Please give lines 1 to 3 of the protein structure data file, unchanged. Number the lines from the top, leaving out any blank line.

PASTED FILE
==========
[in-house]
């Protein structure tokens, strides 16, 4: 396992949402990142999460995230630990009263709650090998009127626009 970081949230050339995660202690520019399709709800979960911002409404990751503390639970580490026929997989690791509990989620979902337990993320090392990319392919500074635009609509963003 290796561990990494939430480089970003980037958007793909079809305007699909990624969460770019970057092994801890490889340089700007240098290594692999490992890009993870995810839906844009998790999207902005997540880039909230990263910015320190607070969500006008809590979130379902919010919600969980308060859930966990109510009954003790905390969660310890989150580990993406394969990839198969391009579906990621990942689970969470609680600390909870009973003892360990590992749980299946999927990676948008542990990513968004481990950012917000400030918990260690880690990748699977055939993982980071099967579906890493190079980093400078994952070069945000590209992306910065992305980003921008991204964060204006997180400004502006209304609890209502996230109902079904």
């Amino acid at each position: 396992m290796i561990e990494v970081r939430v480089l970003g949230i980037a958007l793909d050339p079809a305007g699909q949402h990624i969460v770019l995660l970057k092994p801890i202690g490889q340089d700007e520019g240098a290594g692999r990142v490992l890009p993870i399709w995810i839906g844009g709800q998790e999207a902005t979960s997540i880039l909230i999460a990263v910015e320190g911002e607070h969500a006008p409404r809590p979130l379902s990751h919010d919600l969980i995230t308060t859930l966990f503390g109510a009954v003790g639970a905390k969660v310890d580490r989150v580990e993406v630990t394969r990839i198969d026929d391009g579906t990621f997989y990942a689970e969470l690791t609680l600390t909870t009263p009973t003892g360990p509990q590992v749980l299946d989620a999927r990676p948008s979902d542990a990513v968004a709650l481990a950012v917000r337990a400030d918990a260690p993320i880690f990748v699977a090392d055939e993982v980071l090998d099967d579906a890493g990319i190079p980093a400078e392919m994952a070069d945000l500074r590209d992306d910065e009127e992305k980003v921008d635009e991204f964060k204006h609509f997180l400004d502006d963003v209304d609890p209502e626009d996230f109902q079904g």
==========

[in-house]
């Protein structure tokens, strides 16, 4: 396992949402990142999460995230630990009263709650090998009127626009 970081949230050339995660202690520019399709709800979960911002409404990751503390639970580490026929997989690791509990989620979902337990993320090392990319392919500074635009609509963003 290796561990990494939430480089970003980037958007793909079809305007699909990624969460770019970057092994801890490889340089700007240098290594692999490992890009993870995810839906844009998790999207902005997540880039909230990263910015320190607070969500006008809590979130379902919010919600969980308060859930966990109510009954003790905390969660310890989150580990993406394969990839198969391009579906990621990942689970969470609680600390909870009973003892360990590992749980299946999927990676948008542990990513968004481990950012917000400030918990260690880690990748699977055939993982980071099967579906890493190079980093400078994952070069945000590209992306910065992305980003921008991204964060204006997180400004502006209304609890209502996230109902079904």
């Amino acid at each position: 396992m290796i561990e990494v970081r939430v480089l970003g949230i980037a958007l793909d050339p079809a305007g699909q949402h990624i969460v770019l995660l970057k092994p801890i202690g490889q340089d700007e520019g240098a290594g692999r990142v490992l890009p993870i399709w995810i839906g844009g709800q998790e999207a902005t979960s997540i880039l909230i999460a990263v910015e320190g911002e607070h969500a006008p409404r809590p979130l379902s990751h919010d919600l969980i995230t308060t859930l966990f503390g109510a009954v003790g639970a905390k969660v310890d580490r989150v580990e993406v630990t394969r990839i198969d026929d391009g579906t990621f997989y990942a689970e969470l690791t609680l600390t909870t009263p009973t003892g360990p509990q590992v749980l299946d989620a999927r990676p948008s979902d542990a990513v968004a709650l481990a950012v917000r337990a400030d918990a260690p993320i880690f990748v699977a090392d055939e993982v980071l090998d099967d579906a890493g990319i190079p980093a400078e392919m994952a070069d945000l500074r590209d992306d910065e009127e992305k980003v921008d635009e991204f964060k204006h609509f997180l400004d502006d963003v209304d609890p209502e626009d996230f109902q079904g």